When India in Aprilto send all spreaders of fake news behind bars, it didn’t exactly know how it’d do that yet.
The Indian Minister for Electronics and Information Technology expressed the country’s “helplessness” at being unable to access “objectionable” content because of encryption, according to The Economic Times.
WhatsApp‘s encryption remains the only obstruction to the government’s ability to act on reported content, added the minister, who says the government can otherwise implement its laws which are already in place.
“Instances of objectionable videos being uploaded through mobile phones and shared through WhatsApp have been noticed,” he said. “According to WhatsApp, the messages are end-to-end encrypted and they and any third-party cannot read them. In other words, the messages are only seen by the sender and the receiver.”
“WhatsApp provides a feature to report any objectionable content. However, they also admit that since they do not have the contents of the messages available with them, it limits their ability to take action,” he added. “A user can take [a] screenshot of the content and share it with appropriate law enforcement authorities.”
India is not the only country expressing frustration with encryption. Countries such as Australia and the UK have been calling for tech companies, especially Facebook‘s WhatsApp, to give authorities access to content when required, citing security concerns. Telegram, in particular, has been admonished for creating a safe haven for terrorists to plot attacks in countries such as Indonesia and Russia.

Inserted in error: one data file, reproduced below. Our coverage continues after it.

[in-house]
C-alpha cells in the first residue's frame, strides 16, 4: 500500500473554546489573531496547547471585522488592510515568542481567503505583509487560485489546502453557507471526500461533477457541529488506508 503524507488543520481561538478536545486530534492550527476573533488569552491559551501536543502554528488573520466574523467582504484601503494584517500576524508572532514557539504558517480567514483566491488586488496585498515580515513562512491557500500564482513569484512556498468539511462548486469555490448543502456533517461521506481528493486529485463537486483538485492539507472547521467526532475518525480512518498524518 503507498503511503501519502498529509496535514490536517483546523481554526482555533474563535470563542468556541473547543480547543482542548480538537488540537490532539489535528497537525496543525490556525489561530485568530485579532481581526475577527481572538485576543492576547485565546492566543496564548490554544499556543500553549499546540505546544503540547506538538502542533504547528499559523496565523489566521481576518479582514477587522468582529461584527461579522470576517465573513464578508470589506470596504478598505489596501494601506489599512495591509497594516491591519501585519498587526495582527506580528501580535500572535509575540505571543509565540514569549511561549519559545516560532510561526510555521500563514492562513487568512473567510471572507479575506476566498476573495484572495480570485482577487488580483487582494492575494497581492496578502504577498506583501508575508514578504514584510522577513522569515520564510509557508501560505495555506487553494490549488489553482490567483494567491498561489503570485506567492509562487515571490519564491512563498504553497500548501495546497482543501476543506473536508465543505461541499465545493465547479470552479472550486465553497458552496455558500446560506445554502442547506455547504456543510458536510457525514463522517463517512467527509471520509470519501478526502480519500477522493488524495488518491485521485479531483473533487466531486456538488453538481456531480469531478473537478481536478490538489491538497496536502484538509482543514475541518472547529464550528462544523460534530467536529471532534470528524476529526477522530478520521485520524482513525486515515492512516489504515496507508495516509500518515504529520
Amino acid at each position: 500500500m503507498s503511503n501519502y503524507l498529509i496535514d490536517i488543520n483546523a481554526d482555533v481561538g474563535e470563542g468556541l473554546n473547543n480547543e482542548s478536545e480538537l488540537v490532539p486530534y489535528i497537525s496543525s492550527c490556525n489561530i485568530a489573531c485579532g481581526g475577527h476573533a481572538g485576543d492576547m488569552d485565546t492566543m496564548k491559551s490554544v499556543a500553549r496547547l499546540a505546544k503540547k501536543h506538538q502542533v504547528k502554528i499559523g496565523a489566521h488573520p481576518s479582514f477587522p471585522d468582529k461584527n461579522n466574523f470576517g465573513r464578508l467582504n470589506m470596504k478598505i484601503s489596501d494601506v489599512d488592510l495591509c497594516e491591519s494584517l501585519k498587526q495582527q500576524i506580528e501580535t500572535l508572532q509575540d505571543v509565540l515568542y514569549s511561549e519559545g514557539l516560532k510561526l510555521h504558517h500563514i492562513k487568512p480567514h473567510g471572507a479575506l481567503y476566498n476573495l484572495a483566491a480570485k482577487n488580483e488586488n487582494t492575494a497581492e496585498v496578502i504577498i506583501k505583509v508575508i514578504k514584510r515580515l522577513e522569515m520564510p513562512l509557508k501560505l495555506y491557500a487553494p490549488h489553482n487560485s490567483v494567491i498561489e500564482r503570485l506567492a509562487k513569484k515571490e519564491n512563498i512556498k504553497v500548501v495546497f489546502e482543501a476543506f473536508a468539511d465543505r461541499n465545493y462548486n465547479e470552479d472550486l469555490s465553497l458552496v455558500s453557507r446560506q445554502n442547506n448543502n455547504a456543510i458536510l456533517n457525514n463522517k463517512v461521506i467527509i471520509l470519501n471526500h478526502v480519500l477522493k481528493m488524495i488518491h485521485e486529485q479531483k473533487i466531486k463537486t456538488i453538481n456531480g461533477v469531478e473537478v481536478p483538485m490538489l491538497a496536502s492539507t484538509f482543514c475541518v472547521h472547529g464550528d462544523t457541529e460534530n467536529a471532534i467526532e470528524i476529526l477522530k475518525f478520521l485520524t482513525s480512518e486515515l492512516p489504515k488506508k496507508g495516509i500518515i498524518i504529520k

While no backdoors to encrypted content have been created, companies are responsive to governments’ repeated calls for action to fight terrorism. Facebook, for instance, is part of a joint forum created together with other tech giants such as Google’s YouTube and Twitter to combat extremism.
Despite what the minister said, India isn’t entirely helpless in its move to rid undesirable content from WhatsApp. One WhatsApp group administrator was arrested in the country in May for sharing an edited image of India’s prime minister so it looked “ugly and obscene.” The arrest was made just two weeks after an Indian magistrate announced new rules forbidding WhatsApp users to spread fake news on the app, saying it will hold WhatsApp group administrators accountable for the spread of any such content.
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